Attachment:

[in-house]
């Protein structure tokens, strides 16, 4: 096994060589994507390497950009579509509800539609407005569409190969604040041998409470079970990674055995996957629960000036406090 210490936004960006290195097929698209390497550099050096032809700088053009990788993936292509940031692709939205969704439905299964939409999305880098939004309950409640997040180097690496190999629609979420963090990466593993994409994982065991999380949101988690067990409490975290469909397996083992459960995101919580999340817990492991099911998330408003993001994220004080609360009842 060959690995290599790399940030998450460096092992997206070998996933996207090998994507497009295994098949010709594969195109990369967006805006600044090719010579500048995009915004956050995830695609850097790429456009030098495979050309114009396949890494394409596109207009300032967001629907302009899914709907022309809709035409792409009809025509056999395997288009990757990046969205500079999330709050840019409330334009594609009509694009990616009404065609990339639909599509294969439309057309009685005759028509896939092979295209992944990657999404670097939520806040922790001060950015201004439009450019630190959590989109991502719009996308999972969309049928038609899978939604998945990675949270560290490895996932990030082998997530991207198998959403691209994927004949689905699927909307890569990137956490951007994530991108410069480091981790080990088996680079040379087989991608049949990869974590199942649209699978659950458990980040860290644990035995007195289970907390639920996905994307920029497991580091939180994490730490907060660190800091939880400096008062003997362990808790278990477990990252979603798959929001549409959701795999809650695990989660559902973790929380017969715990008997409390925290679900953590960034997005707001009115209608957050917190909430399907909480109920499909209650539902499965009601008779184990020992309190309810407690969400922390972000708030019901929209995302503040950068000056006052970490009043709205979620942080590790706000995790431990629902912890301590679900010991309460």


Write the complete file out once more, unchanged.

[in-house]
């Protein structure tokens, strides 16, 4: 096994060589994507390497950009579509509800539609407005569409190969604040041998409470079970990674055995996957629960000036406090 210490936004960006290195097929698209390497550099050096032809700088053009990788993936292509940031692709939205969704439905299964939409999305880098939004309950409640997040180097690496190999629609979420963090990466593993994409994982065991999380949101988690067990409490975290469909397996083992459960995101919580999340817990492991099911998330408003993001994220004080609360009842 060959690995290599790399940030998450460096092992997206070998996933996207090998994507497009295994098949010709594969195109990369967006805006600044090719010579500048995009915004956050995830695609850097790429456009030098495979050309114009396949890494394409596109207009300032967001629907302009899914709907022309809709035409792409009809025509056999395997288009990757990046969205500079999330709050840019409330334009594609009509694009990616009404065609990339639909599509294969439309057309009685005759028509896939092979295209992944990657999404670097939520806040922790001060950015201004439009450019630190959590989109991502719009996308999972969309049928038609899978939604998945990675949270560290490895996932990030082998997530991207198998959403691209994927004949689905699927909307890569990137956490951007994530991108410069480091981790080990088996680079040379087989991608049949990869974590199942649209699978659950458990980040860290644990035995007195289970907390639920996905994307920029497991580091939180994490730490907060660190800091939880400096008062003997362990808790278990477990990252979603798959929001549409959701795999809650695990989660559902973790929380017969715990008997409390925290679900953590960034997005707001009115209608957050917190909430399907909480109920499909209650539902499965009601008779184990020992309190309810407690969400922390972000708030019901929209995302503040950068000056006052970490009043709205979620942080590790706000995790431990629902912890301590679900010991309460």